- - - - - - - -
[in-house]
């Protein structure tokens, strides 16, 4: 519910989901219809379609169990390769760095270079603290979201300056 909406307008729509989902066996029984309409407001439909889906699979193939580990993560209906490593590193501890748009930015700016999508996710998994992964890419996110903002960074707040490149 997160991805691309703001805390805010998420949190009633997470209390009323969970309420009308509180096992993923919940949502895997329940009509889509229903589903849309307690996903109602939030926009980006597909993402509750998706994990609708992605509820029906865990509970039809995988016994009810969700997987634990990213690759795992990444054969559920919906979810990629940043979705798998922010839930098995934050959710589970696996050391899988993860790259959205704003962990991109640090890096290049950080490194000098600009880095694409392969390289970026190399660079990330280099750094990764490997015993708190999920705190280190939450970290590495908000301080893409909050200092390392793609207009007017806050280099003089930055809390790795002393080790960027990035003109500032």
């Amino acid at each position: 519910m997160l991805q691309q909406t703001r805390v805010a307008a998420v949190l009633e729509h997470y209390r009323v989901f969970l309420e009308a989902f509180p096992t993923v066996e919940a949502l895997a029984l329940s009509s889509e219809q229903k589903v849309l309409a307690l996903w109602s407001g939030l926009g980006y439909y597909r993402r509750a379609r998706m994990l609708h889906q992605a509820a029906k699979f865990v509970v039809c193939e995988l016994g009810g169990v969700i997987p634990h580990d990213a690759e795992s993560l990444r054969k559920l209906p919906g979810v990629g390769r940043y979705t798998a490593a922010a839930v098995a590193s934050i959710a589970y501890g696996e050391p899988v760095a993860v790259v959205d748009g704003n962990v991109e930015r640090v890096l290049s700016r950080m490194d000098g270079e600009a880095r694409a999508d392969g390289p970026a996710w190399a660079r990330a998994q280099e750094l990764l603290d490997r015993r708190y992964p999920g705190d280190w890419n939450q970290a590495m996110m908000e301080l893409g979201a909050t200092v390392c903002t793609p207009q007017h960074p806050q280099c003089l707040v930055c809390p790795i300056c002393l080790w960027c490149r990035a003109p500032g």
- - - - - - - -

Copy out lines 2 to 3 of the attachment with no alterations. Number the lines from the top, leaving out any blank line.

């Protein structure tokens, strides 16, 4: 519910989901219809379609169990390769760095270079603290979201300056 909406307008729509989902066996029984309409407001439909889906699979193939580990993560209906490593590193501890748009930015700016999508996710998994992964890419996110903002960074707040490149 997160991805691309703001805390805010998420949190009633997470209390009323969970309420009308509180096992993923919940949502895997329940009509889509229903589903849309307690996903109602939030926009980006597909993402509750998706994990609708992605509820029906865990509970039809995988016994009810969700997987634990990213690759795992990444054969559920919906979810990629940043979705798998922010839930098995934050959710589970696996050391899988993860790259959205704003962990991109640090890096290049950080490194000098600009880095694409392969390289970026190399660079990330280099750094990764490997015993708190999920705190280190939450970290590495908000301080893409909050200092390392793609207009007017806050280099003089930055809390790795002393080790960027990035003109500032």
């Amino acid at each position: 519910m997160l991805q691309q909406t703001r805390v805010a307008a998420v949190l009633e729509h997470y209390r009323v989901f969970l309420e009308a989902f509180p096992t993923v066996e919940a949502l895997a029984l329940s009509s889509e219809q229903k589903v849309l309409a307690l996903w109602s407001g939030l926009g980006y439909y597909r993402r509750a379609r998706m994990l609708h889906q992605a509820a029906k699979f865990v509970v039809c193939e995988l016994g009810g169990v969700i997987p634990h580990d990213a690759e795992s993560l990444r054969k559920l209906p919906g979810v990629g390769r940043y979705t798998a490593a922010a839930v098995a590193s934050i959710a589970y501890g696996e050391p899988v760095a993860v790259v959205d748009g704003n962990v991109e930015r640090v890096l290049s700016r950080m490194d000098g270079e600009a880095r694409a999508d392969g390289p970026a996710w190399a660079r990330a998994q280099e750094l990764l603290d490997r015993r708190y992964p999920g705190d280190w890419n939450q970290a590495m996110m908000e301080l893409g979201a909050t200092v390392c903002t793609p207009q007017h960074p806050q280099c003089l707040v930055c809390p790795i300056c002393l080790w960027c490149r990035a003109p500032g």